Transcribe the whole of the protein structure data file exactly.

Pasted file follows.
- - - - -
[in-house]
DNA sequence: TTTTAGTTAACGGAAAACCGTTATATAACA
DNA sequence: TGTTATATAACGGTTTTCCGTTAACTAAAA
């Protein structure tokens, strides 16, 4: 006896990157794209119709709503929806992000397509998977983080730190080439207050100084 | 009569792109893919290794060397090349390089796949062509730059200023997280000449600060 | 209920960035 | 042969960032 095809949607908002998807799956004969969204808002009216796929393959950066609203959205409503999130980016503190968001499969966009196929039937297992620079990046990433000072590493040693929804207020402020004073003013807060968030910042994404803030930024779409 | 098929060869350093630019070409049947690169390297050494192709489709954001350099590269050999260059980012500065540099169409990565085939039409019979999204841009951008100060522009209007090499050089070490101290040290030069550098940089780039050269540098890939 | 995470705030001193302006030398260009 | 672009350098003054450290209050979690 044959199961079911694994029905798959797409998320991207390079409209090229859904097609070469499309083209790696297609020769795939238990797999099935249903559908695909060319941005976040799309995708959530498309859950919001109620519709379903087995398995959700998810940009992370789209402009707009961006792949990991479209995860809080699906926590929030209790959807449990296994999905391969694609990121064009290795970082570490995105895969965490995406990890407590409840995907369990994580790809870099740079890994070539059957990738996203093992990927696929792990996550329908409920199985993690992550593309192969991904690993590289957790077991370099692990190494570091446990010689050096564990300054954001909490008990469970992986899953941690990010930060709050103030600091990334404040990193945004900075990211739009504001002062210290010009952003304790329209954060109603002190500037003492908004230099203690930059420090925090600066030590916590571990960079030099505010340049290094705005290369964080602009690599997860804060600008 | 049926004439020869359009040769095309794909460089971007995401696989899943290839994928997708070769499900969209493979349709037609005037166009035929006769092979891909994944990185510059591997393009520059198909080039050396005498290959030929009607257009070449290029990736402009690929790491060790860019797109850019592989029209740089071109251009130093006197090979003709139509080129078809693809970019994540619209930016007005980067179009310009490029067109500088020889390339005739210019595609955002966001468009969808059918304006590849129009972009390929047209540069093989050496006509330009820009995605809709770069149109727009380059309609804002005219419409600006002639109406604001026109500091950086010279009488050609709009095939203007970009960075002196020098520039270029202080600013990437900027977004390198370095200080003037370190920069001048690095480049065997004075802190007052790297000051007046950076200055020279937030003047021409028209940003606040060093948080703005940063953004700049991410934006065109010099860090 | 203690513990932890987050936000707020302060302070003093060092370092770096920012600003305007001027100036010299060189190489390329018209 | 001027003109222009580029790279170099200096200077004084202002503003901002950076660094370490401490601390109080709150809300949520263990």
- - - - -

[in-house]
DNA sequence: TTTTAGTTAACGGAAAACCGTTATATAACA
DNA sequence: TGTTATATAACGGTTTTCCGTTAACTAAAA
């Protein structure tokens, strides 16, 4: 006896990157794209119709709503929806992000397509998977983080730190080439207050100084 | 009569792109893919290794060397090349390089796949062509730059200023997280000449600060 | 209920960035 | 042969960032 095809949607908002998807799956004969969204808002009216796929393959950066609203959205409503999130980016503190968001499969966009196929039937297992620079990046990433000072590493040693929804207020402020004073003013807060968030910042994404803030930024779409 | 098929060869350093630019070409049947690169390297050494192709489709954001350099590269050999260059980012500065540099169409990565085939039409019979999204841009951008100060522009209007090499050089070490101290040290030069550098940089780039050269540098890939 | 995470705030001193302006030398260009 | 672009350098003054450290209050979690 044959199961079911694994029905798959797409998320991207390079409209090229859904097609070469499309083209790696297609020769795939238990797999099935249903559908695909060319941005976040799309995708959530498309859950919001109620519709379903087995398995959700998810940009992370789209402009707009961006792949990991479209995860809080699906926590929030209790959807449990296994999905391969694609990121064009290795970082570490995105895969965490995406990890407590409840995907369990994580790809870099740079890994070539059957990738996203093992990927696929792990996550329908409920199985993690992550593309192969991904690993590289957790077991370099692990190494570091446990010689050096564990300054954001909490008990469970992986899953941690990010930060709050103030600091990334404040990193945004900075990211739009504001002062210290010009952003304790329209954060109603002190500037003492908004230099203690930059420090925090600066030590916590571990960079030099505010340049290094705005290369964080602009690599997860804060600008 | 049926004439020869359009040769095309794909460089971007995401696989899943290839994928997708070769499900969209493979349709037609005037166009035929006769092979891909994944990185510059591997393009520059198909080039050396005498290959030929009607257009070449290029990736402009690929790491060790860019797109850019592989029209740089071109251009130093006197090979003709139509080129078809693809970019994540619209930016007005980067179009310009490029067109500088020889390339005739210019595609955002966001468009969808059918304006590849129009972009390929047209540069093989050496006509330009820009995605809709770069149109727009380059309609804002005219419409600006002639109406604001026109500091950086010279009488050609709009095939203007970009960075002196020098520039270029202080600013990437900027977004390198370095200080003037370190920069001048690095480049065997004075802190007052790297000051007046950076200055020279937030003047021409028209940003606040060093948080703005940063953004700049991410934006065109010099860090 | 203690513990932890987050936000707020302060302070003093060092370092770096920012600003305007001027100036010299060189190489390329018209 | 001027003109222009580029790279170099200096200077004084202002503003901002950076660094370490401490601390109080709150809300949520263990």